As MPs debate a major piece of anti-terrorism legislation presented partly as a response to the Oct. 22 shootings on Parliament Hill, Canadians still know relatively little about what lay behind that attack.
Certainly, the federal government seems content to have a certain view of gunman Michael Zehaf-Bibeau's motivations prevail: that he was a conventional jihadi terrorist inspired by, and perhaps in direct communication with, the Islamic State in Iraq and Syria, also known as ISIS.
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One key piece of evidence that might clear up some of the questions about Zehaf-Bibeau's thinking is a video he recorded before his death.
Initially, RCMP Commissioner Bob Paulson said the video would "certainly someday be released," and that he was inclined to do so "as soon as possible."
A few weeks later, his view had changed. "We may look at releasing some aspects of the transcript of the video. But I don't know that we will be releasing the video," Paulson said in November.
Now, a committee of MPs has invited Paulson to testify about the video's contents at his earliest convenience.
What do we know?
A day after the attack, Paulson mused about the gunman's motivation.
"I think the passport figured prominently in his motives. I'm not inside his head, but I think the passport was central to what was driving him."
Paulson's words have been echoed by a number of other people who knew Zehaf-Bibeau. They paint a picture of a man who was considering two mutually exclusive plans of action. One was a plan of emigration and the start of a new life; the other, an attack on Parliament that would surely have ended any hope of leaving the country.
Logic dictates that Zehaf-Bibeau could only carry out one of those two plans.
Interviews with people who spoke with him in the weeks before he shot and killed Cpl. Nathan Cirillo at the National War Memorial suggest the attack was in fact his Plan B, one he began to put in motion on Oct. 2, 20 days before he finally carried it out.
The passport failure
Oct. 2 is the day Zehaf-Bibeau arrived in Ottawa from Vancouver. Tellingly, before even finding a place to stay, he went straight to the Libyan embassy to apply for a passport.
"He said he had family in Libya," Yousef Furgani, first secretary of the Libyan Embassy, told CBC News in October. "He said he missed them, and he wanted to go back and live there."
Zehaf-Bibeau had told many people over the years about his desire to emigrate to Libya, where he had gone to live as a teenager with his father following his parents' separation.
At least as far back as 2007, when Zehaf-Bibeau worked building tunnels in Squamish, B.C., Libya was on his mind. His foreman in Squamish remembers: "He said he wanted to settle down there and find a wife."
Zehaf-Bibeau was also already showing signs of interest in jihadi ideology, sharing videos of Taliban attacks on his cellphone, although his co-workers didn't take him too seriously.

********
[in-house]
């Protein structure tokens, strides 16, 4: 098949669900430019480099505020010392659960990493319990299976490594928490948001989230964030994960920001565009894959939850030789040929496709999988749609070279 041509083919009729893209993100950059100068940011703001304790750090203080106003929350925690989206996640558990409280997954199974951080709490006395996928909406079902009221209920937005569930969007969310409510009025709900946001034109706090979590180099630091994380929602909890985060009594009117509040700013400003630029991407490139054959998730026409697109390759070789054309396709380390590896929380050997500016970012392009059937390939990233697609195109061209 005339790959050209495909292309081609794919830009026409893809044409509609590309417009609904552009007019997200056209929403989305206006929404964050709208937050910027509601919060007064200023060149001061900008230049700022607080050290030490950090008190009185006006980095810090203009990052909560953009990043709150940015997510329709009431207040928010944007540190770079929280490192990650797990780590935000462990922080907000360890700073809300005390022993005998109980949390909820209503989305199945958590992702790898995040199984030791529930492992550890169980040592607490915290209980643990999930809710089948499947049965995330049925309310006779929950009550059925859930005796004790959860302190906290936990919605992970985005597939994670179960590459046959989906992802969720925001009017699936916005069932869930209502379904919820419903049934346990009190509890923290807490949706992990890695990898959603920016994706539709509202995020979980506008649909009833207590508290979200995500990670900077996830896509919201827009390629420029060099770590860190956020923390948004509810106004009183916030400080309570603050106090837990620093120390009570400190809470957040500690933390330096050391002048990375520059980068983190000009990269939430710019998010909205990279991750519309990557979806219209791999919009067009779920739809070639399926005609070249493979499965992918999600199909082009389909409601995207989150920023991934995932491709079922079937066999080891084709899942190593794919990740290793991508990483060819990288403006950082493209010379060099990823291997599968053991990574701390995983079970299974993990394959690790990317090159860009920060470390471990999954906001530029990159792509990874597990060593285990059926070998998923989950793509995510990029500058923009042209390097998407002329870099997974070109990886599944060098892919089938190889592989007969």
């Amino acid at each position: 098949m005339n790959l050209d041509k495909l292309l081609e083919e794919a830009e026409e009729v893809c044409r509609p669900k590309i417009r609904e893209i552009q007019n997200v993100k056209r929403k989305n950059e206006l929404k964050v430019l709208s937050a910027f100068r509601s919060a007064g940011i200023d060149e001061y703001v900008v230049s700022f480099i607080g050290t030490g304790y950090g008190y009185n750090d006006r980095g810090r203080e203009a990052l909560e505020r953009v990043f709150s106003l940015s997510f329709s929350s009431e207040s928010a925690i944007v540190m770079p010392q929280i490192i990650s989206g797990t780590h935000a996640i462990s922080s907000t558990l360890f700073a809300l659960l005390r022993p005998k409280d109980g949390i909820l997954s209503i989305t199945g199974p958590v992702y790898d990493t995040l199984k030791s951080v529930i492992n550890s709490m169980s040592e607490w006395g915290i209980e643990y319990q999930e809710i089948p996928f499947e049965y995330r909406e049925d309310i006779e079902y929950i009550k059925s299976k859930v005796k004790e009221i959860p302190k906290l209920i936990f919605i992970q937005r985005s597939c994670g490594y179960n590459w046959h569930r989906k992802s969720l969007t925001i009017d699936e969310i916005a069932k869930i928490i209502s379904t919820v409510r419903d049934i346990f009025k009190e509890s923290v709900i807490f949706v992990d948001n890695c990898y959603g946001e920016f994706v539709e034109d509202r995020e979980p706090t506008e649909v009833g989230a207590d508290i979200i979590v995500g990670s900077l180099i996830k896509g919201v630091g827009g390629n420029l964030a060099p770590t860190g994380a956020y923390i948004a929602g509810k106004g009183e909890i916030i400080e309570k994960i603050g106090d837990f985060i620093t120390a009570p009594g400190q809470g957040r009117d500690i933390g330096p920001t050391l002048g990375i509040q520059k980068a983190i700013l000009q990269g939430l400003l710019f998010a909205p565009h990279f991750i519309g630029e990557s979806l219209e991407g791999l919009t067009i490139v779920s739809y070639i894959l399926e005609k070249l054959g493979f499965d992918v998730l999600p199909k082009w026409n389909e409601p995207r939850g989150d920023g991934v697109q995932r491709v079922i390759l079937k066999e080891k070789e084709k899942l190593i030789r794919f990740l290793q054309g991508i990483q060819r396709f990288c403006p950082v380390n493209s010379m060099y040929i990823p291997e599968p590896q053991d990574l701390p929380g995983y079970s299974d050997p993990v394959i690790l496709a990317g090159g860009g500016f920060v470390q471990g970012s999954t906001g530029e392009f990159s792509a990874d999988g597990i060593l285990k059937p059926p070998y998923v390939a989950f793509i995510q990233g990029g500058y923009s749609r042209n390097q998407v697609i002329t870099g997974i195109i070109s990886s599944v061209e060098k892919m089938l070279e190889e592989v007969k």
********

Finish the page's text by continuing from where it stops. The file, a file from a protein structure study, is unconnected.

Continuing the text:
The fact that much of Libya is now under the control of Islamist militias — and even a Libyan franchise of ISIS — may suggest it's all a moot point. Today, an aspiring jihadi might find Libya almost as attractive as Syria, where the RCMP initially, and incorrectly, suggested Zehaf-Bibeau was planning to travel.
But Zehaf-Bibeau's Libyan longings predated the arrival of jihadi groups in Libya. He seems to have been no less interested in moving there when the country was under the control of the Ghadhafi family.
Escape from addiction
According to people who spoke with Zehaf-Bibeau, Libya seems to have become more than just the happy land of his youth — it was also a potential refuge from a worsening crack addiction.
After his arrival in Ottawa, he befriended Libyan-born Abdelkarim Abubakir, telling him the same thing he had told others at the shelter he frequented in Vancouver.
"He just wanted to go out from here, because the temptation from the drug is very strong, and he cannot resist it. That's his weakness. He wanted to go to Libya, he said," Abubakir told CBC News.
"So that's why he tell me, 'I have a passport to be accepted, and I hope it's going to be accepted,' but then it was otherwise. So I think that's why he did it, because his hope was to get out of here."
Abubakir says Zehaf-Bibeau kept his plan to attack Parliament entirely to himself. But Abubakir now believes the idea was already formed when Zehaf-Bibeau arrived in Ottawa. "That was in his head, too," he says, "but only if he couldn't get the passport."
It didn't take long after Zehaf-Bibeau was rejected at the Libyan embassy to move on to Plan B — the attack that would shock the nation. Less than 48 hours after the Libyans turned him away, Zehaf-Bibeau was captured on surveillance cameras taking a tour of Parliament Hill.
While politicians and the public have debated whether Zehaf-Bibeau was motivated more by ideology or by personal issues, the real answer may be both.
People who knew him have left little doubt that he supported jihadi groups openly and vocally.
But one thing is clear: as late as Oct. 2, Zehaf-Bibeau was pursuing a personal ambition that, had it succeeded, would have made the attack on Parliament Hill impossible.
Unlike their counterparts in France and Australia, the RCMP have been extremely tight-lipped about their investigation into recent terrorist attacks.
But when Paulson spoke 30 hours after the attack, he had already seen Zehaf-Bibeau's video and knew quite a bit about his movements. Tellingly, he did not say that Zehaf-Bibeau came to the nation's capital in order to stage an attack on Parliament.
"He was in town to deal with a passport issue," said Paulson.